Police Traffic Stop Reforms: Causing More Harm than Good?

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Some cities in the U.S. have limited traffic stops and prevented police officers from stopping cars for checks. Unfortunately, these reforms may have contributed to increased DUI (driving under the influence) fatalities in recent years. An analysis from Zutobi published that the U.S. recorded nearly 12,000 DUI fatalities in 2020, which was higher than in 2019.

For the first time since 2005, the rise in DUI deaths in the United States passed the 11,000 threshold. Zutobi co-founder Leo Waldenback explained how the country had seen a massive increase in drunk driving fatalities, particularly during the pandemic.

He suggested several factors could be behind this reason, including an increase in alcohol consumption due to the COVID-19 lockdown. He noted the large increase in the sales of alcoholic beverages and the increase in depression and loneliness.

According to Waldenback, depression is a major factor in the increase in drunk driving crashes and fatalities. He added that 2020 was not a fun year for anyone; therefore, perhaps people made the bottle their companion.

However, Louis Anemone, NYPD chief, begs to differ. Anemone opined that new police policies made matters worse. The reforms to police policies were making it extremely difficult for police officers to do their job of protecting the public.

The police are naturally expected to take a proactive approach toward stopping vehicles from violating traffic laws that could lead to fatalities. For instance, there should be at least ten traffic summons for every collision with DUIs and injuries. Because of these reforms, policymakers will need to drive down the number of accidents, which they cannot do now.

Philadelphia reportedly started the trend of the reforms, pulling back on traffic stops for seemingly insignificant violations. The city of Philadelphia opts not to conduct stops for minor violations such as minor bumper damage, expired vehicle registration, and others. The problem is that restricting these stops makes it hard for the police to catch offenders, including drivers under the influence.

According to Anemone, the police are expected to write tickets, which will require stopping a car. If jurisdictions choose to back off from car stops, then they should expect an increase in accidents and fatalities.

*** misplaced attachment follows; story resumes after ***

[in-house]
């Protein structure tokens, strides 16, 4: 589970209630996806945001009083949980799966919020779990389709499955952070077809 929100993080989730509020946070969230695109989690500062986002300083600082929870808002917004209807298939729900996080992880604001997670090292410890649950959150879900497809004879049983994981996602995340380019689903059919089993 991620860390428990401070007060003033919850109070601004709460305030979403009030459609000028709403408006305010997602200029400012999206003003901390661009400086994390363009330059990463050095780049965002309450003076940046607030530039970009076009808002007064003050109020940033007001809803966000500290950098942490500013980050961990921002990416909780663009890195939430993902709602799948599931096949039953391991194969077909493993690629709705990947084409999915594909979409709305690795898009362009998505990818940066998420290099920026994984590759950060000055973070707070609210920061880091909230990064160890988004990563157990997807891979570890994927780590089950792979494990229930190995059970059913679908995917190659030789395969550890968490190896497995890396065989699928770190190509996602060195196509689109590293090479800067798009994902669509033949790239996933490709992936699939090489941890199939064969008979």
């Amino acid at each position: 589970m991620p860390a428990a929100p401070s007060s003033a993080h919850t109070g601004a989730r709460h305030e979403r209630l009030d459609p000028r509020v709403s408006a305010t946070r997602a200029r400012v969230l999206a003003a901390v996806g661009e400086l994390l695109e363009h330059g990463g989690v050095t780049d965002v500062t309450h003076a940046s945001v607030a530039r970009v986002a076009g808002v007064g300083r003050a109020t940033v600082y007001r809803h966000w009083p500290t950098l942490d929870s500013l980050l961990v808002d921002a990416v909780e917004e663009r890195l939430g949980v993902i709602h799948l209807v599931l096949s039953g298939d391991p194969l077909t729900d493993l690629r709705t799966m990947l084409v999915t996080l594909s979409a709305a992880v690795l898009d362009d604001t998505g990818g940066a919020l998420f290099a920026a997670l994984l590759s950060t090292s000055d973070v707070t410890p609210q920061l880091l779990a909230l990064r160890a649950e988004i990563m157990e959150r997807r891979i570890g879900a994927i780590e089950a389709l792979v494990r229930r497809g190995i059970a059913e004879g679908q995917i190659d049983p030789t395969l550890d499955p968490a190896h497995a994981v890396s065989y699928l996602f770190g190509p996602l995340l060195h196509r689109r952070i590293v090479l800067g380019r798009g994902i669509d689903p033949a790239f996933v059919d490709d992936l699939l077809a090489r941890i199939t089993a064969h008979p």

However, a spokesperson for Isaiah Thomas, Philadelphia Council Member, argued that many stakeholders supported the new rules. According to him, traffic stops promote discrimination and preserves the stops that facilitate and promote public safety.

Meanwhile, Joseph Sullivan, ex-Philadelphia Deputy Commissioner, maintained that reforming the policies was vital to police, stating that some went too far. According to Sullivan, the reforms contribute to the increase in automobile accidents, and it is the police’s responsibility to remove defaulting drivers and vehicles. He said that people are less likely to conform voluntarily to the auto code when police pull back on traffic stops.

Furthermore, Anemone said he understands the issues the reforms were trying to address but that they have gone too far. Moreover, they have tied the hands of the police down such that they cannot freely do their jobs. According to Sullivan, most cops are not engaging at the moment.

“As we continue to grapple with societal factors and police responsibility changes, we may see different DUI charge trends reported by different parties,” says Omeed Berenjian, an attorney at BK Law Group.

Looking ahead, it is uncertain how the aforementioned factors may play out to affect DUI charges. In the meantime, motorists should report any potentially dangerous activity on the roadways and speak with legal counsel when necessary to better understand their rights.

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